By Brad Broker
Tommy John was a pretty good major league pitcher. A four-time all-star, John played for over 25 years and won 288 games — seventh on the all-time list, one fewer than Sandy Koufax. But for better or worse, he will most likely always be more famous for the surgery named after him.
In 1974, John was with the Los Angeles Dodgers and had a 13-3 record when he permanently damaged the ulnar collateral ligament in his pitching (left) arm. That injury led to the surgery that is more commonly referred to as “Tommy John surgery.”
Pediatric orthopedic surgeon and sports medicine specialist Alfred Atanda, Jr., M.D., surgical director of the Sports Medicine Program at the Nemours/Alfred I. duPont Hospital for Children in Newark, Delaware, wrote in his blog on Philly.com that he has seen “a lot young pitchers with minimal elbow pain and discomfort terrified that they may need Tommy John Surgery and miss a year of pitching.”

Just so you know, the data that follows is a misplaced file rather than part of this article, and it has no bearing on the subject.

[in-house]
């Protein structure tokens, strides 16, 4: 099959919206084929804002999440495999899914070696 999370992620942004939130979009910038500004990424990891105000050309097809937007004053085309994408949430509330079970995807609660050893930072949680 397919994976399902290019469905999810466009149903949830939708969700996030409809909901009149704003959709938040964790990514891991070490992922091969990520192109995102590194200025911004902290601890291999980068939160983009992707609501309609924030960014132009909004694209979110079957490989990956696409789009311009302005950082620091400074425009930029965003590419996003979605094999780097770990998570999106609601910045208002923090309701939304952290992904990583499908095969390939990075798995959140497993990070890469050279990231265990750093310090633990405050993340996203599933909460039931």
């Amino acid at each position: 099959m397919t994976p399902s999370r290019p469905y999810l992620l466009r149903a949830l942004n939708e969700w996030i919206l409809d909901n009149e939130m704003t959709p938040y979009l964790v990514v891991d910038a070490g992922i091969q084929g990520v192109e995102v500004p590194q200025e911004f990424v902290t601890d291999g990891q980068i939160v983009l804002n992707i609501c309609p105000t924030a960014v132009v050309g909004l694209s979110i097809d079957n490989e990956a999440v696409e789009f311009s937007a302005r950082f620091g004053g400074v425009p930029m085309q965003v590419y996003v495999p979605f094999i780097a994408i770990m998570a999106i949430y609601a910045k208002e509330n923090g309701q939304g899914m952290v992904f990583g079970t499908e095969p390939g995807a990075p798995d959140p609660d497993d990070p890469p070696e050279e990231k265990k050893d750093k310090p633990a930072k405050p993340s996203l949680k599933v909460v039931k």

In a recent study published in the journal Sports Health, researchers warn of the risks involved with young athletes specializing in one particular sport at an early age:
For most sports, there is no evidence that intense training and specialization before puberty are necessary to achieve elite status. Risks of early sports specialization include higher rates of injury, increased psychological stress, and quitting sports at a young age….For most sports, such intense training in a single sport to the exclusion of others should be delayed until late adolescence.
Dr. Atanda says he’s been asked by parents and coaches if a pitcher “should have Tommy John Surgery in the absence of an injury, in efforts to try to increase velocity and control.” That’s a common myth, according to Atanda:
Recent research has shown that up to a 1/3 of pitchers, coaches, and parents in a recent survey that having a UCL reconstruction was a good idea in the absence of a UCL injury to improve performance. This is definitely not the case. Improving core and pelvic strength, refining pitching technique, and minimizing pitch counts and volume to acceptable limits are all safe ways to enhance pitching performance. Surgery should be reserved for patients with established UCL injuries that have been seen and evaluated by the appropriate medical staff and personnel.
(Read the full post by Dr. Atanda at Philly.com.)